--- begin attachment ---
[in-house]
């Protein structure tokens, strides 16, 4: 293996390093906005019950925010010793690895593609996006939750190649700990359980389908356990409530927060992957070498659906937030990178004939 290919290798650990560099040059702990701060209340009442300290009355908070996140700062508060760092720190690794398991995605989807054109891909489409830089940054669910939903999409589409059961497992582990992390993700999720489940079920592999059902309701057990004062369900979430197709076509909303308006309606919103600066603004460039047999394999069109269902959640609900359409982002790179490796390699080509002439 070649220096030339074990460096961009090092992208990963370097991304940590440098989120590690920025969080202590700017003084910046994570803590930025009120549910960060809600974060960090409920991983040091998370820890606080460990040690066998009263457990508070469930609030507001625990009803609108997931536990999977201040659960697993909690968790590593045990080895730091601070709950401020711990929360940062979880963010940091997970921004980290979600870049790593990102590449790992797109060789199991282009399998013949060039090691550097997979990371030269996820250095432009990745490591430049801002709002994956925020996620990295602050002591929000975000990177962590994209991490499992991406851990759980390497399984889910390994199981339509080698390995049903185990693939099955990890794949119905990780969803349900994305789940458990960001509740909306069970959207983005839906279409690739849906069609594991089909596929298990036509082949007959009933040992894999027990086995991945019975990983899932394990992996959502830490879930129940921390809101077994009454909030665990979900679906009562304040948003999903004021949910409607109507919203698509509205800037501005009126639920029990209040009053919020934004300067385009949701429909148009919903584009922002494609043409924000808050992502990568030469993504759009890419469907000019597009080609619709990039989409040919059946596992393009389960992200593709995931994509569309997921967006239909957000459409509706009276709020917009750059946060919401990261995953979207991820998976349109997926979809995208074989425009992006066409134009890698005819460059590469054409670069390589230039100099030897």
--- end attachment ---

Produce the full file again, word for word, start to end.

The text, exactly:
[in-house]
């Protein structure tokens, strides 16, 4: 293996390093906005019950925010010793690895593609996006939750190649700990359980389908356990409530927060992957070498659906937030990178004939 290919290798650990560099040059702990701060209340009442300290009355908070996140700062508060760092720190690794398991995605989807054109891909489409830089940054669910939903999409589409059961497992582990992390993700999720489940079920592999059902309701057990004062369900979430197709076509909303308006309606919103600066603004460039047999394999069109269902959640609900359409982002790179490796390699080509002439 070649220096030339074990460096961009090092992208990963370097991304940590440098989120590690920025969080202590700017003084910046994570803590930025009120549910960060809600974060960090409920991983040091998370820890606080460990040690066998009263457990508070469930609030507001625990009803609108997931536990999977201040659960697993909690968790590593045990080895730091601070709950401020711990929360940062979880963010940091997970921004980290979600870049790593990102590449790992797109060789199991282009399998013949060039090691550097997979990371030269996820250095432009990745490591430049801002709002994956925020996620990295602050002591929000975000990177962590994209991490499992991406851990759980390497399984889910390994199981339509080698390995049903185990693939099955990890794949119905990780969803349900994305789940458990960001509740909306069970959207983005839906279409690739849906069609594991089909596929298990036509082949007959009933040992894999027990086995991945019975990983899932394990992996959502830490879930129940921390809101077994009454909030665990979900679906009562304040948003999903004021949910409607109507919203698509509205800037501005009126639920029990209040009053919020934004300067385009949701429909148009919903584009922002494609043409924000808050992502990568030469993504759009890419469907000019597009080609619709990039989409040919059946596992393009389960992200593709995931994509569309997921967006239909957000459409509706009276709020917009750059946060919401990261995953979207991820998976349109997926979809995208074989425009992006066409134009890698005819460059590469054409670069390589230039100099030897």